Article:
The question on the lips of Edo people is whether Dr. Ogbemudia floated EMM in the first place to help push Oshiomhole’s preferred candidate in APC. It is perhaps against the background of these speculations that EMM has scheduled to make its position public on June 8, 2016.
Already three political parties, the Social Democratic Party (SDP), Labour Party (LP) and All Progressives Grand Alliance (APGA) are said to have been penciled for possible consideration by EMM.
But one of the frontline governorship aspirants in APC, who did not want his name in print so as not to geopardize ongoing reconciliation efforts of the National Working Committee, told The Guardian that only APC can stop itself from winning the governorship.
The governorship aspirant remarked that what EMM was doing should not worry anybody, noting that the national leadership of APC would what is right so that the schemes of pressure groups would not affect the party.
He said: “Edo Mass Movement is not a political party; that it is led or being propelled by Dr. Ogbemudia does not make it a political party. What I can tell is that Edo State is an APC state, and it is only APC as a party that can make itself lose the election.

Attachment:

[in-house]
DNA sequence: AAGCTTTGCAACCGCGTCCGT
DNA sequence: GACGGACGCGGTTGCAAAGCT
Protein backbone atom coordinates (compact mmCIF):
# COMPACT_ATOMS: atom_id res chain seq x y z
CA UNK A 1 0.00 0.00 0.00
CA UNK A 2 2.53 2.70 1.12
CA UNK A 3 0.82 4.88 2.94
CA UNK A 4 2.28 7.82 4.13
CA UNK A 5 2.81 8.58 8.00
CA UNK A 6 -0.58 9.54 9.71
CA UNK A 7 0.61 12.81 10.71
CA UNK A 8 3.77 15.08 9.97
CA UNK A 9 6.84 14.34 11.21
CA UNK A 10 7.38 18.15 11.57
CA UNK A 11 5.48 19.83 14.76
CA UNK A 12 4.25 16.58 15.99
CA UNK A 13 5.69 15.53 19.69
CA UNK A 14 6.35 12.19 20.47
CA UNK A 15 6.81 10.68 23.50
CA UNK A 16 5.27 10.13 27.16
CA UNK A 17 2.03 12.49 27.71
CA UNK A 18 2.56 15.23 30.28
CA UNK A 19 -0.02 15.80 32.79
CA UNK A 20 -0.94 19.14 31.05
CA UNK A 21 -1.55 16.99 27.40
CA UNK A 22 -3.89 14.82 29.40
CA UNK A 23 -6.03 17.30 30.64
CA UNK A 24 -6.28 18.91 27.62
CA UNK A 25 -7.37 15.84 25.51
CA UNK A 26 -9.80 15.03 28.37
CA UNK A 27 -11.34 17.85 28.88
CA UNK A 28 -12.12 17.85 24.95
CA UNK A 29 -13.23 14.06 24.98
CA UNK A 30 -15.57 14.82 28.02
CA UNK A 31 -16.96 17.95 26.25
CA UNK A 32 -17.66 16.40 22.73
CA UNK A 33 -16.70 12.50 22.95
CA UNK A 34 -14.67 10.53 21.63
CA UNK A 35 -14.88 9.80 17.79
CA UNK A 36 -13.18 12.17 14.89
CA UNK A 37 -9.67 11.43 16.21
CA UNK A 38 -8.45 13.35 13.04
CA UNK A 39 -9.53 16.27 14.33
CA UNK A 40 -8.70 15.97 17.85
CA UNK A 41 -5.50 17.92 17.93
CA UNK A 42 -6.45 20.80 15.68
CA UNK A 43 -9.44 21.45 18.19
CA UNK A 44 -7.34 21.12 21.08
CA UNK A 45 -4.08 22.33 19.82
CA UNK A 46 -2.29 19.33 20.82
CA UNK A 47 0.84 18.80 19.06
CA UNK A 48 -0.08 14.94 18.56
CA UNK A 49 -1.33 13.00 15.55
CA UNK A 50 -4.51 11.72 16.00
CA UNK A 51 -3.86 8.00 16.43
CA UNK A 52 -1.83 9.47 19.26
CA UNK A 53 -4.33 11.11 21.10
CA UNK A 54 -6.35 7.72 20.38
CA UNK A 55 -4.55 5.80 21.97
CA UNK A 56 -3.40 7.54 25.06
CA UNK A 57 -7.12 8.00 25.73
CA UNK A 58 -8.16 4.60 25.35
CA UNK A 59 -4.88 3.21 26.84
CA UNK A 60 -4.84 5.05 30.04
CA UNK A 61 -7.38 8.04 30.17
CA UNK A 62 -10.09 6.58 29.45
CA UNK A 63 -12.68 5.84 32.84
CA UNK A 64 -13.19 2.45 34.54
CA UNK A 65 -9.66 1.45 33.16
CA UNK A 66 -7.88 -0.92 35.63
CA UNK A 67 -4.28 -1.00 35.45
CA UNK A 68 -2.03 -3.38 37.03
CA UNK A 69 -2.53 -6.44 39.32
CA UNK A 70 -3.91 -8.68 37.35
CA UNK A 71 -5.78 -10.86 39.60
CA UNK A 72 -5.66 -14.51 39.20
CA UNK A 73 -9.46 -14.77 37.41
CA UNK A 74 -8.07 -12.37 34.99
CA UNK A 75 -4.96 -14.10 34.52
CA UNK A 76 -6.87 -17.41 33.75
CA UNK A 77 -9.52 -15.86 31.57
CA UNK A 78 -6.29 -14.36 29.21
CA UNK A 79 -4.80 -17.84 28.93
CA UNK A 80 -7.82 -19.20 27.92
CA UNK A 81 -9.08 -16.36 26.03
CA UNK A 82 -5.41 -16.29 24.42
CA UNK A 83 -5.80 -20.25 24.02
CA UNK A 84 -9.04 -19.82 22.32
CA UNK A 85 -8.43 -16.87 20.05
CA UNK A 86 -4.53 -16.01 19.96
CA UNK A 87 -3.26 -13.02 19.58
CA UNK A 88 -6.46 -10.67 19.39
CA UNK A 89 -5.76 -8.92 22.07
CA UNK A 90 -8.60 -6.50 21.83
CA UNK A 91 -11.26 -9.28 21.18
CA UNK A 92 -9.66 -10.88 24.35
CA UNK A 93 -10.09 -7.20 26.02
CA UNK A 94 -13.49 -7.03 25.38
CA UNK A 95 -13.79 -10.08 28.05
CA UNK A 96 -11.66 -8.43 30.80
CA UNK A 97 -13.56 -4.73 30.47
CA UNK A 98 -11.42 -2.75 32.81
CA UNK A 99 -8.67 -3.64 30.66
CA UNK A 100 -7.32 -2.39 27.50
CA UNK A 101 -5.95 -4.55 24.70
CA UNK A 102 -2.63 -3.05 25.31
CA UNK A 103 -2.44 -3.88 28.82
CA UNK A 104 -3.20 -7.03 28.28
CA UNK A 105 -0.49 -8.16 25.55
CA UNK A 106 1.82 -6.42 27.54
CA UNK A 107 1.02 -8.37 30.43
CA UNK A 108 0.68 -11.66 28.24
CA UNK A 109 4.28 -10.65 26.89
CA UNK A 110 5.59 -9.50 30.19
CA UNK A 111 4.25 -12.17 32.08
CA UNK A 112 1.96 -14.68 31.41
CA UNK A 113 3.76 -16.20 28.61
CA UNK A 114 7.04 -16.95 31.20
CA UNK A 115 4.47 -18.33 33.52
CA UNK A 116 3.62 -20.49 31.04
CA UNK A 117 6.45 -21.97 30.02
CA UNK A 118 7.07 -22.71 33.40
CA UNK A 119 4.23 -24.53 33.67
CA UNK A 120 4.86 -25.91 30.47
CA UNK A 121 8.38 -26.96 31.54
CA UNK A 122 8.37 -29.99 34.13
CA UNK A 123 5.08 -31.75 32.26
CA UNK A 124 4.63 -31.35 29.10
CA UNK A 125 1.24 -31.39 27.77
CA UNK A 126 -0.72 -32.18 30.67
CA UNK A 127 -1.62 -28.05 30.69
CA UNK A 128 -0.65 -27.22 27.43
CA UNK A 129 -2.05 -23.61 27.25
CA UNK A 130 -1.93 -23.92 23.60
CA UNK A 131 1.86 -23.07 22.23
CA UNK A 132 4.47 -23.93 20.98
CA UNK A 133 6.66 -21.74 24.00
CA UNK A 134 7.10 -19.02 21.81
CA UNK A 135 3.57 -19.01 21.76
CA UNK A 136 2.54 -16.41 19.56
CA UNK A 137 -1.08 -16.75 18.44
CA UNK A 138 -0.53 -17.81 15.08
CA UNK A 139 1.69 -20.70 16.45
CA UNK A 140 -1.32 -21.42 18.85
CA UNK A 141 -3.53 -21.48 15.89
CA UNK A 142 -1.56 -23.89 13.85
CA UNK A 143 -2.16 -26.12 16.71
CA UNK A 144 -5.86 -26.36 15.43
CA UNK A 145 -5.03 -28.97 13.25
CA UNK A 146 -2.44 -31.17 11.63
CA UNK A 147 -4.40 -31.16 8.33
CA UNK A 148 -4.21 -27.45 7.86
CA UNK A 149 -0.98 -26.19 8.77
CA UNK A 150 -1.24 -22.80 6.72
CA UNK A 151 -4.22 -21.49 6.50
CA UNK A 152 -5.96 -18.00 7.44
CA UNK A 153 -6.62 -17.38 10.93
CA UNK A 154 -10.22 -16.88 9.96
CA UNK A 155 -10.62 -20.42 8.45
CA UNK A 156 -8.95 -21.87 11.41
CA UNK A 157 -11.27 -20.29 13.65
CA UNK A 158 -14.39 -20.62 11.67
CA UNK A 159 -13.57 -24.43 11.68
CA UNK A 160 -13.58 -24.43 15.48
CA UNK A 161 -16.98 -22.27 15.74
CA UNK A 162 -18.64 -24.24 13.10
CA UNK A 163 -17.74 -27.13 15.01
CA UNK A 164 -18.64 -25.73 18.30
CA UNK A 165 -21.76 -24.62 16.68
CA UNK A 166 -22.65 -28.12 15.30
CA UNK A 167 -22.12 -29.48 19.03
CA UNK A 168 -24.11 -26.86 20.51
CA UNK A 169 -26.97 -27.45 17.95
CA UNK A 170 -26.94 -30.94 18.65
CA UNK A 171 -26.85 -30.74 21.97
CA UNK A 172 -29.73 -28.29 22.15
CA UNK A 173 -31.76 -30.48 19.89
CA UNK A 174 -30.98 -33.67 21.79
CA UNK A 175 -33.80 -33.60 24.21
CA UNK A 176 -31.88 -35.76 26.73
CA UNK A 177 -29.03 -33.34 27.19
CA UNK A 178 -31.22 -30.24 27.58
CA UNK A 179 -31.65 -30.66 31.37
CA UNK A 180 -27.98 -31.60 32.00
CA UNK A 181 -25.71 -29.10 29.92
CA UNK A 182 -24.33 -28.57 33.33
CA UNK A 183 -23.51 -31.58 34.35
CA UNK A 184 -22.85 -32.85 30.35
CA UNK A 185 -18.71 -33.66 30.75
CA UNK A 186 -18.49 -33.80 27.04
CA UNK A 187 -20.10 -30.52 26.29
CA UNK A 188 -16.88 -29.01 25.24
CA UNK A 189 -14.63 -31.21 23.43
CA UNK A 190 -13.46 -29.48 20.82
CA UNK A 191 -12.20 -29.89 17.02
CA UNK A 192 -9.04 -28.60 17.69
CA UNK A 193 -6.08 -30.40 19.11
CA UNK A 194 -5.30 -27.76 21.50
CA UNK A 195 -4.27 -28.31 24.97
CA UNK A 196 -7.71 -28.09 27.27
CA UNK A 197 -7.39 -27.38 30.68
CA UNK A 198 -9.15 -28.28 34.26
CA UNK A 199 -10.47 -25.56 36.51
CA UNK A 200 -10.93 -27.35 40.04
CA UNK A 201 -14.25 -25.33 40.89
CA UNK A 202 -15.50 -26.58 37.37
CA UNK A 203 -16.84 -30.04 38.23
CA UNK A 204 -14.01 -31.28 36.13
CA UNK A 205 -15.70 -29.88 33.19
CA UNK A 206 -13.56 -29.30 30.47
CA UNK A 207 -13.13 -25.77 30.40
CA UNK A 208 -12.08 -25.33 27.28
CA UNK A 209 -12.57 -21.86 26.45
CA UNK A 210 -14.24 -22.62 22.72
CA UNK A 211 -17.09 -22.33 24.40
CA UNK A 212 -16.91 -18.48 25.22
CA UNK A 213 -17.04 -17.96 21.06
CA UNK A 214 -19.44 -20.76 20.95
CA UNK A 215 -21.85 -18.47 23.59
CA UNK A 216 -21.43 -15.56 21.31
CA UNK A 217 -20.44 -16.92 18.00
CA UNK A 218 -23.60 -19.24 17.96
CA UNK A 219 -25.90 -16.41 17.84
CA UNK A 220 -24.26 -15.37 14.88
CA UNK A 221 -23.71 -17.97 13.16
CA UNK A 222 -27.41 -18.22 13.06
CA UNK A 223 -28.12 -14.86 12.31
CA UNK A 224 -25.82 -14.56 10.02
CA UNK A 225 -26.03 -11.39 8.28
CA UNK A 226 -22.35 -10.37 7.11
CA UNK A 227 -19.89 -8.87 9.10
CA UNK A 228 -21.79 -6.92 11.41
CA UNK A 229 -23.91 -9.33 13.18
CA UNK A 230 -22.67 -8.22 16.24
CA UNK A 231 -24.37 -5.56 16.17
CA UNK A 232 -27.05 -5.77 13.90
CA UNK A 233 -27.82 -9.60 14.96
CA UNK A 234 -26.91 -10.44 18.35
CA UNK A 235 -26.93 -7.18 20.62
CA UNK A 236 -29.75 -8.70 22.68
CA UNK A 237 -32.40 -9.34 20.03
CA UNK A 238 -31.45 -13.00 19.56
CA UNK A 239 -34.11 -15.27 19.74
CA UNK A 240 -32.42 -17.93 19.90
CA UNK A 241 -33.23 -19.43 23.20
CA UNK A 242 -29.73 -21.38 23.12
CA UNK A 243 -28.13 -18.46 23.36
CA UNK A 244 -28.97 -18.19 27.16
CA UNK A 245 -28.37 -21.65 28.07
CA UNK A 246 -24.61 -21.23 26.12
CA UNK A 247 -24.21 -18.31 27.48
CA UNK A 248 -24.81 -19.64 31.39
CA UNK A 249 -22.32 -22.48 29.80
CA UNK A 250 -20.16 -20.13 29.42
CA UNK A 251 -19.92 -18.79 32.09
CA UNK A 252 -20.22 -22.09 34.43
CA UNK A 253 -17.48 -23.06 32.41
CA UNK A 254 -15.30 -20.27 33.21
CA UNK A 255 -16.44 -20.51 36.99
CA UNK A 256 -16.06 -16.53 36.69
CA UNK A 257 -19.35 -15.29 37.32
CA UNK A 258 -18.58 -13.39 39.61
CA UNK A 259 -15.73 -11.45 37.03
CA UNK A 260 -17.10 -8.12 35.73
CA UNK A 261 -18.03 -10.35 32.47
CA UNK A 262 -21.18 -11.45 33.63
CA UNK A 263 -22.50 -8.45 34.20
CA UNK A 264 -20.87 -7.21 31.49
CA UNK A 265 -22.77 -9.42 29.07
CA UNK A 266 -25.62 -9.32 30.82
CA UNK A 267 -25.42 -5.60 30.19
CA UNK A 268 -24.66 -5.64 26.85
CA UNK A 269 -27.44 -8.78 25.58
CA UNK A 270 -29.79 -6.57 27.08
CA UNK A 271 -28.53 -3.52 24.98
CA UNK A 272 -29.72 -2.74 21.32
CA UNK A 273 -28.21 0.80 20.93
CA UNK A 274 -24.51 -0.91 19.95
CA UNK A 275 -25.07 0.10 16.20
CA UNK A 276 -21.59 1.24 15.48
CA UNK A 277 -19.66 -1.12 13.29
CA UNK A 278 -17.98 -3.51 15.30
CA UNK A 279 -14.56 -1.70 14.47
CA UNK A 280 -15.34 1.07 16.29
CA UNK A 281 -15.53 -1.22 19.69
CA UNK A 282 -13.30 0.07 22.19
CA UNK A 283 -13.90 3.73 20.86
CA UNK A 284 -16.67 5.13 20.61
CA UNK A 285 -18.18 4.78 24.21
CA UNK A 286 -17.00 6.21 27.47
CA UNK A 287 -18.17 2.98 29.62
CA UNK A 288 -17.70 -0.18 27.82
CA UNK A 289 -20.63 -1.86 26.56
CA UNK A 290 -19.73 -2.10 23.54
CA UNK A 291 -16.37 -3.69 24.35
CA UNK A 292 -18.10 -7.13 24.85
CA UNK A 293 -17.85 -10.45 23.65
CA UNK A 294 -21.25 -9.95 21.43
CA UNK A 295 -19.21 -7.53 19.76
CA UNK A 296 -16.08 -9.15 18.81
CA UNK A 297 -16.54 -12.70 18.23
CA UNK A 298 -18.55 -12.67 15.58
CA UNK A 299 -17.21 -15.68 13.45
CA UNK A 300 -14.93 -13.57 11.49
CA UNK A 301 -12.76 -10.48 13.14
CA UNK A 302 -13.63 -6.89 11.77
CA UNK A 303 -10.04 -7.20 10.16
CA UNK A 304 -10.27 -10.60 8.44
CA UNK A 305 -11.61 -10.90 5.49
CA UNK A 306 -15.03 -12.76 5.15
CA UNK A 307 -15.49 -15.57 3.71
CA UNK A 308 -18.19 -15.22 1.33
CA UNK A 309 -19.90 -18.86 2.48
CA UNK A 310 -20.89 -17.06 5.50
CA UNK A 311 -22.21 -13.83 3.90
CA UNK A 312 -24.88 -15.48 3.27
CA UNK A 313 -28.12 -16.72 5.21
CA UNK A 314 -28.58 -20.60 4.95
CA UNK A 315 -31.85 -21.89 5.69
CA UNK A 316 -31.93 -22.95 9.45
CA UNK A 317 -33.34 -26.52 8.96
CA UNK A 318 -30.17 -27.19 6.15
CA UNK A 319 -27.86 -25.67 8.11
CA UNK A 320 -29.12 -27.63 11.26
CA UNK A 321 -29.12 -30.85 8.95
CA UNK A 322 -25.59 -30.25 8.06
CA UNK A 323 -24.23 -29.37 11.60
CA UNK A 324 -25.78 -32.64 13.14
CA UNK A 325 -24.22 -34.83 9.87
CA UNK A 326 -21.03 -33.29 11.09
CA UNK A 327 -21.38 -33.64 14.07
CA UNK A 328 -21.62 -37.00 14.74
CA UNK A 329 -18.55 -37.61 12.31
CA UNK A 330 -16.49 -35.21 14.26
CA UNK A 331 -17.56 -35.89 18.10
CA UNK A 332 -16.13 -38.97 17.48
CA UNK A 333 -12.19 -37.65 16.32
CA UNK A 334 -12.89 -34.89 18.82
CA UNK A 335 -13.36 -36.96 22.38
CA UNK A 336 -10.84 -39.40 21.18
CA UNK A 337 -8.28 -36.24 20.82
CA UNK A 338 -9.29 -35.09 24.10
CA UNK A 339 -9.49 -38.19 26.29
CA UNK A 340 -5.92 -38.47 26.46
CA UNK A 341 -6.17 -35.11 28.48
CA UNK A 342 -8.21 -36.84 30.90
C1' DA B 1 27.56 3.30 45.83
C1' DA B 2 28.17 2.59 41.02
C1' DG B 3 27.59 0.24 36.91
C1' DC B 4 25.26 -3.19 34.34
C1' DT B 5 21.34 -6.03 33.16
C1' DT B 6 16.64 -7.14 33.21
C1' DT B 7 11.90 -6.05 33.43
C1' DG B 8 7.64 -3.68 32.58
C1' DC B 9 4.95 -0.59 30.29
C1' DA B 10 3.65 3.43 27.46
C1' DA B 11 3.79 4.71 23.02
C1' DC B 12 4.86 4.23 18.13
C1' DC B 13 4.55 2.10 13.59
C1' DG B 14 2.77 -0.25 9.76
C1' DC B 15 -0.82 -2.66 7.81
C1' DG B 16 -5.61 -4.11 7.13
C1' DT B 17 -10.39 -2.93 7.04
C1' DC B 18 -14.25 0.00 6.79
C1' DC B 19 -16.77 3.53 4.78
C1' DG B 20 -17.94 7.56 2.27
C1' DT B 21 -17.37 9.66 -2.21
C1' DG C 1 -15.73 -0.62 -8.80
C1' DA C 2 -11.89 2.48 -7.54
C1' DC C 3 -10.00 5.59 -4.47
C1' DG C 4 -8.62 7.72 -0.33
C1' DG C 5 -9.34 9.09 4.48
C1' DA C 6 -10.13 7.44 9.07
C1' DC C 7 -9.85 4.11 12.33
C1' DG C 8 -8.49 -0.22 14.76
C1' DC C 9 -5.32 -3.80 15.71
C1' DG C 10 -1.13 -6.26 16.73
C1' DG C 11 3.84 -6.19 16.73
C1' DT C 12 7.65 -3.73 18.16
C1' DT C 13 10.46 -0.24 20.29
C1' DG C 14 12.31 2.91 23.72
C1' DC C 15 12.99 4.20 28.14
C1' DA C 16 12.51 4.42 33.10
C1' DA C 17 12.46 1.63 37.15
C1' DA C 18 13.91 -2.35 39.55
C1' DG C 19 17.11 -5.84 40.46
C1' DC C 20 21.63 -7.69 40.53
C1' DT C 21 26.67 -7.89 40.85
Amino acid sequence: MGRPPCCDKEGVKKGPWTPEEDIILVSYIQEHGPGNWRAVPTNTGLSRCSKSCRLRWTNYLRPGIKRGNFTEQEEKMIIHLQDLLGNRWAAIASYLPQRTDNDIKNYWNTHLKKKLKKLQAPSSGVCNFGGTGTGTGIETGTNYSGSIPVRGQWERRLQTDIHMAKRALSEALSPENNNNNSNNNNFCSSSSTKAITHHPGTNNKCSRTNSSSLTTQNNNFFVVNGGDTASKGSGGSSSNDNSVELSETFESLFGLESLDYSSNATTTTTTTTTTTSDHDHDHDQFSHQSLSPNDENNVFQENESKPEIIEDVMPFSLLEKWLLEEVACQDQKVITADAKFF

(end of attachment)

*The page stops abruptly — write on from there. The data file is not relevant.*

“We believe that APC will manage the governorship primaries very well; the national leadership has stepped in and we believe they would do the right things. After all the party has set a template with the presidential convention, a similar thing would obtain in Edo.”
The governorship maintained that there was no crisis in Edo APC, stressing that even if the governor has preference for any aspirant that person must go through a transparent primary election. “I am not speaking for the NWC, but there must be an open primary. Even the governor’s preferred candidate would be subjected to the primary process. Governor Adams Oshiomhole does not look like somebody that can manipulate the system; so no cause for alarm,” he added.
Yet with the few aspirants on the platform of PDP, the party may not witness a divisive primary election. The manageable number of aspirants would also help the party to focus on the candidate that would help it return to power after eight years in the cold.
Moreover PDP may want to use the Edo governorship to show that its loss of the 2015 election was caused by inexplicable political miscalculations. Governors of the South/South geopolitical zone, recently said it would do all in their power to ensure that Edo comes back into a common political fold as others.
A lot would depend on the capacity of the various interests to capture the mood of the state and mobilize voters effectively to determine the direction and dynamics of party politics in the state. Top of all the permutations is the fear of violence.
The exchange of words, accusations and counter-accusations between the governor and his deputy seemed to set the tone of possible electoral violence, especially against the background of the shooting in Edo north and power play in the House of Assembly.